A bed of cotton candy-pink crystals shift underfoot as you walk toward one of seven reclining chairs, complete with pillow and fleece blanket. The crystals are salt, and the entire room is filled with them: Large rocks form a mosaic on the walls, and tiny stones fill a net along the ceiling, interspersed with small lights that turn blue, pink, yellow and green. A water fountain bubbles nearby, and ocean sounds provide a backdrop rhythm.
This is SolA Salt Cave, located in downtown Asheville. Jodie Appel, 35, opened the therapeutic center seven months ago, inspired by her father. “My dad has asthma, allergies, and a punctured lung from an accident,” she says. “He and my mother went into [a] salt cave in Williamsburg, Va.” Not long after, her father called to say that he hadn’t used his inhaler in two weeks, she recalls. Typically, her father had to use it “once, if not twice, a day.”
Appel and her boyfriend decided to try a salt cave themselves. After relaxing at the Williamsburg Salt Spa and speaking with the owner, Appel knew that she wanted to offer such a service in Asheville. “I am a holistic healer, and I didn’t want to be just another massage therapist,” Appel says about moving from Greenville, S.C., and opening SolA. “A lot of clients said to me, ‘You should be healing more people on a bigger scale.’ This is my way of serving more people on that larger scale.”
Home to many alternative practitioners and businesses (and one other halotherapy center, The Salt Spa), Asheville “was just the right place,” says Appel. “I was looking for a place for three years, and it was not until my parents and the architect were sold on this location that I thought more seriously about it.” Wanting a garden and flowers outside her store, Appel was uncertain about purchasing a location on Eagle Street in downtown Asheville’s historic business district, The Block.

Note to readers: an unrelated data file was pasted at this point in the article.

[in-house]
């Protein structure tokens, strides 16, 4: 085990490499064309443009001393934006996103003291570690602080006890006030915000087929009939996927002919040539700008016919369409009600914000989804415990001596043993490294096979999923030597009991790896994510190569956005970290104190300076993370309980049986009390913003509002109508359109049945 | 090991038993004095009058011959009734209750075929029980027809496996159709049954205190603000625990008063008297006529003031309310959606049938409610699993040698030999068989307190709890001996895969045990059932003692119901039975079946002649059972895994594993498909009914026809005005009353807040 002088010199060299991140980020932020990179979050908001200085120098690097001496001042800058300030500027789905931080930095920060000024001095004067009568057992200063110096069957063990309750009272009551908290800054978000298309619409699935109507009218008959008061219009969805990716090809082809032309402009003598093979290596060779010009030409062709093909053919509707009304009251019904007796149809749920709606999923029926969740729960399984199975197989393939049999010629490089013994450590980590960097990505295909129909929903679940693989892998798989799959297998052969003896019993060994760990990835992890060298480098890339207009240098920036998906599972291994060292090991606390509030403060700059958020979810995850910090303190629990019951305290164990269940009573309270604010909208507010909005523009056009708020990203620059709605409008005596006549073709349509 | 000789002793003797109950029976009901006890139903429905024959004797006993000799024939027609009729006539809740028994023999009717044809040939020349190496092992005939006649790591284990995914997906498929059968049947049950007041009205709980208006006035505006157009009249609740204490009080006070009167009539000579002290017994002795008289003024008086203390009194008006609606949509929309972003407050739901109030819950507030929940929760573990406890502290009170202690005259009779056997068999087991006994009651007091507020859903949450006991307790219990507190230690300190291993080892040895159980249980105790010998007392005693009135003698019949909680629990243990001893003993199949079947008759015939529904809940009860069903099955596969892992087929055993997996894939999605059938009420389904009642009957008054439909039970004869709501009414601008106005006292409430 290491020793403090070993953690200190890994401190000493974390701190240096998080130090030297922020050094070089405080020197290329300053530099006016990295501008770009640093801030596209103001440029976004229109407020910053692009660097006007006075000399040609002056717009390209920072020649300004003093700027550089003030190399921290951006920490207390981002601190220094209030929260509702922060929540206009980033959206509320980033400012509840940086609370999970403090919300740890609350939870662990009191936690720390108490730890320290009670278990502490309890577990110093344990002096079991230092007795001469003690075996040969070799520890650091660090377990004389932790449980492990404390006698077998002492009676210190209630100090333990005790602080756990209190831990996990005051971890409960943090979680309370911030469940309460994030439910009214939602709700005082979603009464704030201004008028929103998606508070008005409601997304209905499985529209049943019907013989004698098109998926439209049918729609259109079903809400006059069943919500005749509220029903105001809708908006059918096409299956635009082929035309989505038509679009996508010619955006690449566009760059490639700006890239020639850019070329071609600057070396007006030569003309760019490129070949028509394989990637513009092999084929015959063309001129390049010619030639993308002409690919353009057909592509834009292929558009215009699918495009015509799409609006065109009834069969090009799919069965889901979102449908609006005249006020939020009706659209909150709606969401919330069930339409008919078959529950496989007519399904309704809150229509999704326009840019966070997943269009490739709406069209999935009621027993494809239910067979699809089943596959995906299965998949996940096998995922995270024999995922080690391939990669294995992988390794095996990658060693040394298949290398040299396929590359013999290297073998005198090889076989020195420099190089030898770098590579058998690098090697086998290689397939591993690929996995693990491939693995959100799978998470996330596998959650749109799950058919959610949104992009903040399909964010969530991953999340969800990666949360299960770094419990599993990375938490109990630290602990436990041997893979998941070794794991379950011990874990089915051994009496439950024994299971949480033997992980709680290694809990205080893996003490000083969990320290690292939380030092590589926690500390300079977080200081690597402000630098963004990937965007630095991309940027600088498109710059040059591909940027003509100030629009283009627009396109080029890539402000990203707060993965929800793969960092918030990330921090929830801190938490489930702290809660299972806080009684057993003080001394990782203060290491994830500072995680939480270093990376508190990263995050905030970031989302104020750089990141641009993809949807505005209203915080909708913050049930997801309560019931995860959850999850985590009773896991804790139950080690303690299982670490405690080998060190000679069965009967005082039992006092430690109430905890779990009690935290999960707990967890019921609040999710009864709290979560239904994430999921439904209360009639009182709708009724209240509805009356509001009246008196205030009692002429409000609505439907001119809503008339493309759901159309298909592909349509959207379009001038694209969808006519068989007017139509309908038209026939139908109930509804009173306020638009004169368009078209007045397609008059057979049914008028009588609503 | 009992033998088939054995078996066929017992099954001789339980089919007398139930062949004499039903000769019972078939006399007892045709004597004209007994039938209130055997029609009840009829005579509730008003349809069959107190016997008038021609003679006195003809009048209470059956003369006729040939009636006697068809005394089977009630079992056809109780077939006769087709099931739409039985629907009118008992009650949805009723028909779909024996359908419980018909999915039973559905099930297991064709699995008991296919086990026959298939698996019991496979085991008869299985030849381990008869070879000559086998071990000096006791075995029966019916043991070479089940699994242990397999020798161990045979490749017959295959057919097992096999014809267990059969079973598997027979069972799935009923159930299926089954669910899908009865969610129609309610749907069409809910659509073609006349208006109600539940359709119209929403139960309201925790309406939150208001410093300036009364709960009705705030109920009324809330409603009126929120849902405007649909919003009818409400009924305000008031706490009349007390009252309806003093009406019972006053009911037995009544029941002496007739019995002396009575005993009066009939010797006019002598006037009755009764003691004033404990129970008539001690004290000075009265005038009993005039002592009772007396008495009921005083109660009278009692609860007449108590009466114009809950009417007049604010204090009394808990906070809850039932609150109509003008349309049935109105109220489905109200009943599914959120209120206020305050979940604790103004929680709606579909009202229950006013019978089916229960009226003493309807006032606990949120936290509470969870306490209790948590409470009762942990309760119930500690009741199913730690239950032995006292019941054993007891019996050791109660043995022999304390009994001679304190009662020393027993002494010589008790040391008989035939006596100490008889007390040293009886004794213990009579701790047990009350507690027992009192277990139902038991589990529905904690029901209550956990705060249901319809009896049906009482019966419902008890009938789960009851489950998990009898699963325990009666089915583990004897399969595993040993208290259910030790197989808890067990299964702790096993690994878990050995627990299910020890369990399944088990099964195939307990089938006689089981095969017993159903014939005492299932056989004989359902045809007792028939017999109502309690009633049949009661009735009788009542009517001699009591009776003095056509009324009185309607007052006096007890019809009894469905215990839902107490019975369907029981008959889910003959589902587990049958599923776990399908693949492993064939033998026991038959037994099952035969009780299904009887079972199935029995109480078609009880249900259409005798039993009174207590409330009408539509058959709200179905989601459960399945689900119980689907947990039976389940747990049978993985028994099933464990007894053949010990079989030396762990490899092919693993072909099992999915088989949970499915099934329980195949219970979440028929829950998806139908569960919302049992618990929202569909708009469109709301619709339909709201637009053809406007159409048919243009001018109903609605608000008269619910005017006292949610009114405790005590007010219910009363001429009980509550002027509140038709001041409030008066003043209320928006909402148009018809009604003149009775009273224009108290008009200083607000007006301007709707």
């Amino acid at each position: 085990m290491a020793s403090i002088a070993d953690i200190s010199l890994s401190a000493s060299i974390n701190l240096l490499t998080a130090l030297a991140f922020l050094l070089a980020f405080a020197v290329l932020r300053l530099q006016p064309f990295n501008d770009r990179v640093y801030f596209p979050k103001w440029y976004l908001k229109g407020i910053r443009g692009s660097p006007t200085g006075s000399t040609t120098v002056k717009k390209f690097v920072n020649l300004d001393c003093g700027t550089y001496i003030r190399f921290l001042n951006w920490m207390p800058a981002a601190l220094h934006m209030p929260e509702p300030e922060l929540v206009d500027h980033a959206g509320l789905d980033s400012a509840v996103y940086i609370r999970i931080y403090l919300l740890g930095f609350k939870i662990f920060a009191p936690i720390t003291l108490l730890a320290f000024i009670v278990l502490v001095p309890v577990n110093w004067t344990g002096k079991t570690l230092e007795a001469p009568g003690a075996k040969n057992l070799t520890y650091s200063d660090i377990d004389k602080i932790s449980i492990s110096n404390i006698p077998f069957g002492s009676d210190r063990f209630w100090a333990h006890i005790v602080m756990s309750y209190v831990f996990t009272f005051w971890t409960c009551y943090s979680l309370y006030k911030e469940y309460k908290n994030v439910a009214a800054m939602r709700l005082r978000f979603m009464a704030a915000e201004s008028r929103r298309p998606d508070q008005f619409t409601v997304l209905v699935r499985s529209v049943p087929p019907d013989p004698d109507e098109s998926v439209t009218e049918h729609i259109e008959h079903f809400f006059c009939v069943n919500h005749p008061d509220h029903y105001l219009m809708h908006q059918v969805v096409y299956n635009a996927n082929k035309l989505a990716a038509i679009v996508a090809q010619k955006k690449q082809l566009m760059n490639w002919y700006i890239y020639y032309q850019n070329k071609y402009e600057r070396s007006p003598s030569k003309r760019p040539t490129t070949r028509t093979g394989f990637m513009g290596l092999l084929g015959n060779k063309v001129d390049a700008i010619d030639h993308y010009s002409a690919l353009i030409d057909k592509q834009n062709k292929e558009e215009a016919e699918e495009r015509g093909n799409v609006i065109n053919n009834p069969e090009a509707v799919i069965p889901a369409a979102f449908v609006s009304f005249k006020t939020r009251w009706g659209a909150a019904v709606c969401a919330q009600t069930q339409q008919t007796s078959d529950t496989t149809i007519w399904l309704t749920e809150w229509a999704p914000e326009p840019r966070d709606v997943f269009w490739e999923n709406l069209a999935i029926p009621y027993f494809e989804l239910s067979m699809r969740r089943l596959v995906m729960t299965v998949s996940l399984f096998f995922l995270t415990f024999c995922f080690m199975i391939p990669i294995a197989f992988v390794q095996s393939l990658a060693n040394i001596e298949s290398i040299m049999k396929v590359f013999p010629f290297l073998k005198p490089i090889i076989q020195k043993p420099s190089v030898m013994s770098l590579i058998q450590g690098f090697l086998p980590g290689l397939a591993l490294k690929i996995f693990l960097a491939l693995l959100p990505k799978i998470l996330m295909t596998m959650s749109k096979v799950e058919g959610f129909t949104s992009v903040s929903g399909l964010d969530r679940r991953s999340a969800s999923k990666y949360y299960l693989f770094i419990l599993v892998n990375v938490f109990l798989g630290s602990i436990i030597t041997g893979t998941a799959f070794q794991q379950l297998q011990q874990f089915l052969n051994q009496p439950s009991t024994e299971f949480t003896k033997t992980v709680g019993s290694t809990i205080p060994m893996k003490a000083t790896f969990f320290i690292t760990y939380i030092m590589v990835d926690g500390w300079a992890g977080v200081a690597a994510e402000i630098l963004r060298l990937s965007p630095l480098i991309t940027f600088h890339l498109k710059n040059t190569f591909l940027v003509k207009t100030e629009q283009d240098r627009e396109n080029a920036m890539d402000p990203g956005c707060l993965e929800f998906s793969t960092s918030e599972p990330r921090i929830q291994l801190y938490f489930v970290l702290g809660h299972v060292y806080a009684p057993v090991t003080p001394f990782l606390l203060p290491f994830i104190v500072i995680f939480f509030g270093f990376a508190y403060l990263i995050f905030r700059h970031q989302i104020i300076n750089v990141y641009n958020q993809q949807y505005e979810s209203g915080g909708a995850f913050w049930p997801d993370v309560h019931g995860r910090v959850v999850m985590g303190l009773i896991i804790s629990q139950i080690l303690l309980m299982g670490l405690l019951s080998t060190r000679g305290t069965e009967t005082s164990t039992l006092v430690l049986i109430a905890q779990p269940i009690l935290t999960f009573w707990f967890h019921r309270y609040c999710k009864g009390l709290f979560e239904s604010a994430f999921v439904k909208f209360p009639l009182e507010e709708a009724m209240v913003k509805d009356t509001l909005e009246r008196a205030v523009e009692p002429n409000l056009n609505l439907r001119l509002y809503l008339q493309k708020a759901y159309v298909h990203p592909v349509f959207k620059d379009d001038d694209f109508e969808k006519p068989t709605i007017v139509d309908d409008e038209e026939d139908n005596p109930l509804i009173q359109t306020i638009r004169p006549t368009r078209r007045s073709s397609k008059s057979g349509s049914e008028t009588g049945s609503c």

But when it came time to haul in more than 20 tons of salt, she realized she had made the right choice. “OK, I thought, maybe I need to buy some sort of machine or huge window,” Appel recalls. Instead, she asked her new neighbors for help and offered a little cash. “We got a line of 30 people who have lived in this community for many, many years. Piece by piece, they walked each rock of salt in here.” Her next-door neighbor at the DO Drop In said to her, “‘You don’t even know what you just did for this community,’” says Appel. “I’m the outsider, though, and I’m glad I can help. … I was asking for diversity, and here it is” on Eagle Street.
Appel emphasizes that the spa is for everyone. “I’m really trying to respond to what the community wants,” she says. In order to develop her business, she asks herself, “What is the community of healers here; who do they reach; and who is it I reach? I’ve had yoga with Kim Drye, didgeridoo with Corey Costanzo and massages by local masseuses. Whoever walks in the door and says, ‘I want to have a class here,’ I’m like, ‘Great!’”
Alison Colberg, a practitioner at Point Health Collective, offers community acupuncture at SolA once a month. “Acupuncture in the salt cave is very synergistic,” says Colberg, who has lived and practiced healing modalities in France and Africa. “That is often the case when you combine two different strategies. There is a certain level of benefit from one modality, and then the body is really able to connect that to another level,” she says. “Healing is a lot more tangible. Chinese herbs help bring acupuncture treatment to a permanent level in the body, and the salt cave has a similar effect.”
The response from patrons?
“My friend invited me to go, and I was like, ‘yeah, right, a salt cave? As if that would do anything,’” says Brett Krueger, an attendee for the Tuesday-night acupuncture session. “And now I’m hooked. My energy and breathing was like I was 15 years old. I have asthma. This is pure air to breathe.”
— Kate Lundquist is a freelance writer and yoga teacher living in Asheville.